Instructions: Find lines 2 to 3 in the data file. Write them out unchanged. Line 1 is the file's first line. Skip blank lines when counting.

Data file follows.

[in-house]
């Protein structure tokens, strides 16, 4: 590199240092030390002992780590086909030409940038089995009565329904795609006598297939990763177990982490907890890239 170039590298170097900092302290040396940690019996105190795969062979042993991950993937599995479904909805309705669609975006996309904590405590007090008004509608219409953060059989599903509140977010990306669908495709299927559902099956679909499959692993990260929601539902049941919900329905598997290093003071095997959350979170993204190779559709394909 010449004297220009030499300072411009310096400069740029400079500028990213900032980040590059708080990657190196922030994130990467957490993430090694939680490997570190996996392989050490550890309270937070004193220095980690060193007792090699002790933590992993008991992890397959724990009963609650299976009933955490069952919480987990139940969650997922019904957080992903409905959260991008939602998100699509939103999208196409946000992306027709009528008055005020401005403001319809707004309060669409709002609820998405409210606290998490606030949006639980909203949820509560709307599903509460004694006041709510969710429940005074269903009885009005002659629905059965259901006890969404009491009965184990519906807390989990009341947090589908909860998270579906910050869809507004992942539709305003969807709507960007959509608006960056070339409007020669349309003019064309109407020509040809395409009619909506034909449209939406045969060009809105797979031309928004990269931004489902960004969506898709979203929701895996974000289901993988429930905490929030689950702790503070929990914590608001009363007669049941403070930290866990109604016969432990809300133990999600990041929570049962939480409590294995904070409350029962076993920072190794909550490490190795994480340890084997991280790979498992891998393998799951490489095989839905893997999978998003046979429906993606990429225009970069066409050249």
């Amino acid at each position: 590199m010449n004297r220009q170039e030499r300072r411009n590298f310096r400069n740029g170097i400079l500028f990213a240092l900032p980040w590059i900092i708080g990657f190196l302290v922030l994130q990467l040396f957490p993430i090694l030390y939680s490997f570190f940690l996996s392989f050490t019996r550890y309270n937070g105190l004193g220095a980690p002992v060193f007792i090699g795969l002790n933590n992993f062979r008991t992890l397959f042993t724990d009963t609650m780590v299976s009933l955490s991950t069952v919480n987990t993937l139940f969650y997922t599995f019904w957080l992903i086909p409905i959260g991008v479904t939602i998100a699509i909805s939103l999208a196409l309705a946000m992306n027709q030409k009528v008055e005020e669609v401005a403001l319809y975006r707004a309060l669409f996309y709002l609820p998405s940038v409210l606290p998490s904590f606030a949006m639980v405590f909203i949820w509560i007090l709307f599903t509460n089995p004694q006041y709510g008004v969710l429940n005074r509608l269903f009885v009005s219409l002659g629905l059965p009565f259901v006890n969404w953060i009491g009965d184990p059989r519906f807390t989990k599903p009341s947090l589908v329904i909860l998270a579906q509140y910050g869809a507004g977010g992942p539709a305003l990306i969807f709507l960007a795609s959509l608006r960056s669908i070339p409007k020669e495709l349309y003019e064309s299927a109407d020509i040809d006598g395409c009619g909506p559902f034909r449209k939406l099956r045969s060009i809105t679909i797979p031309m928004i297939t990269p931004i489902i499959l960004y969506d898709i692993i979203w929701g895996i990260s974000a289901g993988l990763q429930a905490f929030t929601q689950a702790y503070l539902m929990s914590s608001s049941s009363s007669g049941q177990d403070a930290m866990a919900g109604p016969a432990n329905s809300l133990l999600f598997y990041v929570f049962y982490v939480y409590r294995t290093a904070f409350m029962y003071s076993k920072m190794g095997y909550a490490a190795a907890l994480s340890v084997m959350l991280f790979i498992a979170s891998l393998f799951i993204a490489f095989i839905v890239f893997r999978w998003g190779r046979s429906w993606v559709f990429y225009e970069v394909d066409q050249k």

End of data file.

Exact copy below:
């Protein structure tokens, strides 16, 4: 590199240092030390002992780590086909030409940038089995009565329904795609006598297939990763177990982490907890890239 170039590298170097900092302290040396940690019996105190795969062979042993991950993937599995479904909805309705669609975006996309904590405590007090008004509608219409953060059989599903509140977010990306669908495709299927559902099956679909499959692993990260929601539902049941919900329905598997290093003071095997959350979170993204190779559709394909 010449004297220009030499300072411009310096400069740029400079500028990213900032980040590059708080990657190196922030994130990467957490993430090694939680490997570190996996392989050490550890309270937070004193220095980690060193007792090699002790933590992993008991992890397959724990009963609650299976009933955490069952919480987990139940969650997922019904957080992903409905959260991008939602998100699509939103999208196409946000992306027709009528008055005020401005403001319809707004309060669409709002609820998405409210606290998490606030949006639980909203949820509560709307599903509460004694006041709510969710429940005074269903009885009005002659629905059965259901006890969404009491009965184990519906807390989990009341947090589908909860998270579906910050869809507004992942539709305003969807709507960007959509608006960056070339409007020669349309003019064309109407020509040809395409009619909506034909449209939406045969060009809105797979031309928004990269931004489902960004969506898709979203929701895996974000289901993988429930905490929030689950702790503070929990914590608001009363007669049941403070930290866990109604016969432990809300133990999600990041929570049962939480409590294995904070409350029962076993920072190794909550490490190795994480340890084997991280790979498992891998393998799951490489095989839905893997999978998003046979429906993606990429225009970069066409050249």
């Amino acid at each position: 590199m010449n004297r220009q170039e030499r300072r411009n590298f310096r400069n740029g170097i400079l500028f990213a240092l900032p980040w590059i900092i708080g990657f190196l302290v922030l994130q990467l040396f957490p993430i090694l030390y939680s490997f570190f940690l996996s392989f050490t019996r550890y309270n937070g105190l004193g220095a980690p002992v060193f007792i090699g795969l002790n933590n992993f062979r008991t992890l397959f042993t724990d009963t609650m780590v299976s009933l955490s991950t069952v919480n987990t993937l139940f969650y997922t599995f019904w957080l992903i086909p409905i959260g991008v479904t939602i998100a699509i909805s939103l999208a196409l309705a946000m992306n027709q030409k009528v008055e005020e669609v401005a403001l319809y975006r707004a309060l669409f996309y709002l609820p998405s940038v409210l606290p998490s904590f606030a949006m639980v405590f909203i949820w509560i007090l709307f599903t509460n089995p004694q006041y709510g008004v969710l429940n005074r509608l269903f009885v009005s219409l002659g629905l059965p009565f259901v006890n969404w953060i009491g009965d184990p059989r519906f807390t989990k599903p009341s947090l589908v329904i909860l998270a579906q509140y910050g869809a507004g977010g992942p539709a305003l990306i969807f709507l960007a795609s959509l608006r960056s669908i070339p409007k020669e495709l349309y003019e064309s299927a109407d020509i040809d006598g395409c009619g909506p559902f034909r449209k939406l099956r045969s060009i809105t679909i797979p031309m928004i297939t990269p931004i489902i499959l960004y969506d898709i692993i979203w929701g895996i990260s974000a289901g993988l990763q429930a905490f929030t929601q689950a702790y503070l539902m929990s914590s608001s049941s009363s007669g049941q177990d403070a930290m866990a919900g109604p016969a432990n329905s809300l133990l999600f598997y990041v929570f049962y982490v939480y409590r294995t290093a904070f409350m029962y003071s076993k920072m190794g095997y909550a490490a190795a907890l994480s340890v084997m959350l991280f790979i498992a979170s891998l393998f799951i993204a490489f095989i839905v890239f893997r999978w998003g190779r046979s429906w993606v559709f990429y225009e970069v394909d066409q050249k």